Business lobbying groups are ramping up their outreach to preserve over-the-counter trading for derivatives products, arguing they are crucial for companies to hedge their risks against currency fluctuations and commodity spikes. The U.S. Chamber of Commerce is gearing up its lobbying as Congress looks to rewrite rules regulating the transactions of the $20 trillion OTC market in the wake of the government rescue of American International Group, which could not cover the OTC credit default swaps it issued when the counterparties demanded payment. House Agriculture Chairman Collin Peterson pushed a bill through his committee to place curbs on such OTC trades, while critics charge it would effectively shut down the market.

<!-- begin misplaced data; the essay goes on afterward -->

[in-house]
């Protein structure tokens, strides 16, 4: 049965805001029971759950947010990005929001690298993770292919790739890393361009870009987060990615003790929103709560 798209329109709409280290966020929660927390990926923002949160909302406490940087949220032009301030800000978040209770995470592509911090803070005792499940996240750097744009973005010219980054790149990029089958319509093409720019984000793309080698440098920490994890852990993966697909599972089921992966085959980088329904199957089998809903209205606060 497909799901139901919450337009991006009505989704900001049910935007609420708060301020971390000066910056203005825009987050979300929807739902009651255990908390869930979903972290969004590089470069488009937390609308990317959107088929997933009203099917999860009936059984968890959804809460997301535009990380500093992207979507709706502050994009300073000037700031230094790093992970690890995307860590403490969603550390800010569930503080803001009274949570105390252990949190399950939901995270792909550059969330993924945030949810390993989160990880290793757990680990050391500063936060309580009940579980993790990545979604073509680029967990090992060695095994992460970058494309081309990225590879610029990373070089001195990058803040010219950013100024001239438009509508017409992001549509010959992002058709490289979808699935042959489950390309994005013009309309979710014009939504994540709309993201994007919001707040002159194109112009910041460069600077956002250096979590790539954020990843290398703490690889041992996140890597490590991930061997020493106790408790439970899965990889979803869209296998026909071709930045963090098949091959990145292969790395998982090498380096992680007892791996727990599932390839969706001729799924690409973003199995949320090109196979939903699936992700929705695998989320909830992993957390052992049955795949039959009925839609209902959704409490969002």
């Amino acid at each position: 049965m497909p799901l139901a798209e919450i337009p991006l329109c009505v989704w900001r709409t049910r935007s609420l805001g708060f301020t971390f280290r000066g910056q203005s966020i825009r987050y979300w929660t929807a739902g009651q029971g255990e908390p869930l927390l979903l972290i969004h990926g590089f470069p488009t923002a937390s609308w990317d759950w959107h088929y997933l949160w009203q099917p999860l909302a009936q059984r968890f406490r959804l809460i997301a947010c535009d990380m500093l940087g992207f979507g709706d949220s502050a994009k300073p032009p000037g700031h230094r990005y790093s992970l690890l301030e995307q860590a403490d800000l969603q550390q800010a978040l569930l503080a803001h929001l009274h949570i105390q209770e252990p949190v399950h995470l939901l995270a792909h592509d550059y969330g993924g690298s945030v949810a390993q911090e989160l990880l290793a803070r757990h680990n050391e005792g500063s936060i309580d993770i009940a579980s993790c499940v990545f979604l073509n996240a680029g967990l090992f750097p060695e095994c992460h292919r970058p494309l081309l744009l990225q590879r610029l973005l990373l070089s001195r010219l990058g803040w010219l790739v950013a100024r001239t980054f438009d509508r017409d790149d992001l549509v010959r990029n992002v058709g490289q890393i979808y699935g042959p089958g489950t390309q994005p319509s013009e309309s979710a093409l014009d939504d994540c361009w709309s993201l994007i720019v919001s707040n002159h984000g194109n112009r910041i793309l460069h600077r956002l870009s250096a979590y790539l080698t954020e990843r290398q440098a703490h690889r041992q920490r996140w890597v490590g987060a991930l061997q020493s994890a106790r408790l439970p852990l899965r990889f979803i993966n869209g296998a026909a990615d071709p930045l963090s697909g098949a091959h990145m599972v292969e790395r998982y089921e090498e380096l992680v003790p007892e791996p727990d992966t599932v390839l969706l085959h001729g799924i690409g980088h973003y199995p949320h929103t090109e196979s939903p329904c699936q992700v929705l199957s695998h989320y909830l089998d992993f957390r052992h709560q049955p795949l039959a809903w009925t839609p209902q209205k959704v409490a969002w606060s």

Derivatives can be traded over exchanges such as the Chicago Board Options Exchange; clearinghouses, such as one that has been established by a group of big banks and supervised by the Federal Reserve Bank of New York; and the unregulated OTC market, where there is no central exchange and only agreements between parties. "The question is how do you maximize the benefits that they are trying to achieve there -- which is transparency -- without completely shutting down the very tailored hedges that a lot of companies use?" asked David Hirschmann, president of the Chamber's Center for Capital Markets Competitiveness. "All these things have Main Street implications." The Chamber is researching how their member companies use such OTC products and will take the results to argue to lawmakers that the market should be preserved. Hirschmann could not provide specific examples.